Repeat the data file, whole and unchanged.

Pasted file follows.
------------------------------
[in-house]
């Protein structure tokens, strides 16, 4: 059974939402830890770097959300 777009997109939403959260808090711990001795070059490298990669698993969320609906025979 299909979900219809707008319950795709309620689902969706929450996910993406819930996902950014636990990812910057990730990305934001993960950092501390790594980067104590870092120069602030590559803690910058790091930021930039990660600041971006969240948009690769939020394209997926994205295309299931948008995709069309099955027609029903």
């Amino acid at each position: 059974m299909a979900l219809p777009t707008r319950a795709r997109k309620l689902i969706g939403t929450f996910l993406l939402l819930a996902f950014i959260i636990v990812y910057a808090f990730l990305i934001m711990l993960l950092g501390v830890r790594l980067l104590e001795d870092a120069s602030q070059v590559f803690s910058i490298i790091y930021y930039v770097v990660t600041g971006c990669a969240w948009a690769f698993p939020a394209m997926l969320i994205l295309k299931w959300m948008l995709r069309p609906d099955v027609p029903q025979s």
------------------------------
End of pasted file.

[in-house]
């Protein structure tokens, strides 16, 4: 059974939402830890770097959300 777009997109939403959260808090711990001795070059490298990669698993969320609906025979 299909979900219809707008319950795709309620689902969706929450996910993406819930996902950014636990990812910057990730990305934001993960950092501390790594980067104590870092120069602030590559803690910058790091930021930039990660600041971006969240948009690769939020394209997926994205295309299931948008995709069309099955027609029903």
């Amino acid at each position: 059974m299909a979900l219809p777009t707008r319950a795709r997109k309620l689902i969706g939403t929450f996910l993406l939402l819930a996902f950014i959260i636990v990812y910057a808090f990730l990305i934001m711990l993960l950092g501390v830890r790594l980067l104590e001795d870092a120069s602030q070059v590559f803690s910058i490298i790091y930021y930039v770097v990660t600041g971006c990669a969240w948009a690769f698993p939020a394209m997926l969320i994205l295309k299931w959300m948008l995709r069309p609906d099955v027609p029903q025979s």